These days, everyone calls everything “Fake News”. It could be anything from an unbelievable poll on CNN or Buzzfeed reporting on Donald Trump and Hillary Clinton. “Fake News” is defined so many ways by so many people it really has no good definition at this point.

Today on the site I noticed a little content box on the side.

I lost the screenshot. But the first headline caught my eye. It read “Two Women Blow SharkTank Investors Away With Deal Of Century”. Out of curiosity, I clicked it, and was sent to a site designed to look like People Magazine, although instead of being sent to “” I arrived at “”.

If you do not spend as much time online as I do you probably wouldn’t notice all the red flags:

  • Not the real URL
  • Crazy looking URL “”
  • Blinking image at the bottom saying 400,000 people are reading the article (yeah right, more like 15)

Are legit sites profiting from this?

WRAL offers great reporting of local news in the Raleigh Durham and central North Carolina area and probably didn’t realize the “promoted content” section of their website was being used to send people to fake websites.

News websites all across the United States use content recommendation services to make extra money.

In this particular case, an ad box can serve all sorts of advertisements and content and it can change every 5 minutes. It is impossible to police. Viruses are also spread this way as well. Sometimes the actual advertising company isn’t even aware of the problem.

It is too bad I the ad changed before I could dig deeper. I think this may have been a Google ad. I can’t be certain…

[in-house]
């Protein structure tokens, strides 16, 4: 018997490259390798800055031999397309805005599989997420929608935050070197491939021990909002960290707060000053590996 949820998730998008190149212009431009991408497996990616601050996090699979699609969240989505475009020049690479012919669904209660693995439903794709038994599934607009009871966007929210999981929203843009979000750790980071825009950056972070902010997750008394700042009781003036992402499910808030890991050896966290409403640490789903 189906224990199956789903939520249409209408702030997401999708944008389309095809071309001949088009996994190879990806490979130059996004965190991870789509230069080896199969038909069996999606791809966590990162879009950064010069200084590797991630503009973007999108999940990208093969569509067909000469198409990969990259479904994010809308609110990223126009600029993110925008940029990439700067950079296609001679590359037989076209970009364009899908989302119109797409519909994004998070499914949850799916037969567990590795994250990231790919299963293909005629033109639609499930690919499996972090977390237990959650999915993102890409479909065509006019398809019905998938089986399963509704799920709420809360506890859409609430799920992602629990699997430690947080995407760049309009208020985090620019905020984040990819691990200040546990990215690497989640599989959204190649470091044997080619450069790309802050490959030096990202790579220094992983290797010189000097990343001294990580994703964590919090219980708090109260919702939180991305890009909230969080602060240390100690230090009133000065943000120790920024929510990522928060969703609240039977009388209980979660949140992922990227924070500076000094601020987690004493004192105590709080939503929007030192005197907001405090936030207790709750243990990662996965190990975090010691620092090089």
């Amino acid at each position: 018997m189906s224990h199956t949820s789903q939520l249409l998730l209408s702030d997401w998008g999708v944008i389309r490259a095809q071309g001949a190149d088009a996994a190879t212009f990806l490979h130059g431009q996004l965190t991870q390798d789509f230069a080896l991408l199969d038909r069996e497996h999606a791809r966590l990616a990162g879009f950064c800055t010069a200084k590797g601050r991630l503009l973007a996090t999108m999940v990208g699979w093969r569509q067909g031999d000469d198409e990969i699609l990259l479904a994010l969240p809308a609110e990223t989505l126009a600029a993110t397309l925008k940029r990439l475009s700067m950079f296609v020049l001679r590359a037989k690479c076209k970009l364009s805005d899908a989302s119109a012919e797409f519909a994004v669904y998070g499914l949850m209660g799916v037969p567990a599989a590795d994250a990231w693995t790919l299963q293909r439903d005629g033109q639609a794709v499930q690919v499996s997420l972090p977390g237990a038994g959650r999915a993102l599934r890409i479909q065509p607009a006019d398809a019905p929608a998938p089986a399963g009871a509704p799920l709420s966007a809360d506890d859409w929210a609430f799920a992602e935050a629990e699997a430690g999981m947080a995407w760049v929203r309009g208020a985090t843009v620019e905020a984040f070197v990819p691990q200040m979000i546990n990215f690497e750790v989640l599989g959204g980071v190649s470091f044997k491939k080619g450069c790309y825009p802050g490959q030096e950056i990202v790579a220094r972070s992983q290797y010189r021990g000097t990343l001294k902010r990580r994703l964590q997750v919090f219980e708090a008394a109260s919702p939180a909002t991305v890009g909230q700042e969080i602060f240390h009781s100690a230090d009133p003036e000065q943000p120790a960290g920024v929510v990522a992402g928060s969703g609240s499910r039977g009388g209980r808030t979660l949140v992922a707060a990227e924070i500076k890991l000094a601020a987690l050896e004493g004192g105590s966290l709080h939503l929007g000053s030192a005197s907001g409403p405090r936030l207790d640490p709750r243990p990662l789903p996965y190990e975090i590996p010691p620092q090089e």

This isn’t unique to WRAL – it is hitting almost all news websites across the world.

More about the scam

The fake People website is pushing a well known anti aging cream scam. It not only deceptively tricks people into thinking they are reading a well known publication like People, the article tries to send people to “”.

What happens here is you see all the fake news about SharkTank and Dr. Oz, go to the ResVibrant site and order a free bottle of cream, hoping to look 20 years younger, but if you do not read the fine print, you end up getting smacked with monthly fees of nearly $90/month.

I went ahead and tested the checkout page for the magical wonder cream and way at the bottom of the page in light grey print, below the actual checkout process, the text reads

“By placing an order, you will pay S & H to receive a 30 day supply. You will also be automatically enrolled in our membership program. The program will charge you $88.64 on the 14th day of your order date for a monthly supply and every 30 days thereafter until you cancel. You can cancel at any time by calling 866-488-3939. If you cancel before the 14th day of your order date, you pay the S&H of your 30 day supply. If you cancel after the 14th day of your order date, you shall pay for the 30 day supply plus any future supplies without refund.”

Here is a screenshot of the fake People website:

This is not the real People website.

  1. Update: It has just been announced that Google has actively been banning publishers from advertising “fake news” and “impersonation” websites. This may be a game of cat and mouse though, as per my example above.

  2. Hi,
    I am just amazed again and again about all the fake things on the web,that people make up to scam others into spending their hard earned money. It’s really sad. I am one of those who research everything before I buy something and that is how I came across your post about the fake news and the story about the two Korean sisters taking the Shark Tank by storm, getting them to invest 2.5 mio on a testosterone supplement.
    Funny thing was, the exact same picture you had for that product, was used on the website “goodfortips15dotcom” which was not a secure site claiming to be Cosmopolitan Magazine and having the exact same article about the shark tank sinking 2.5 mio in a miracle product called “Suisse Renewal”.

    Thank you for your work on bringing things like this to daylight! The internet is a scam artists oyster anymore 🙁

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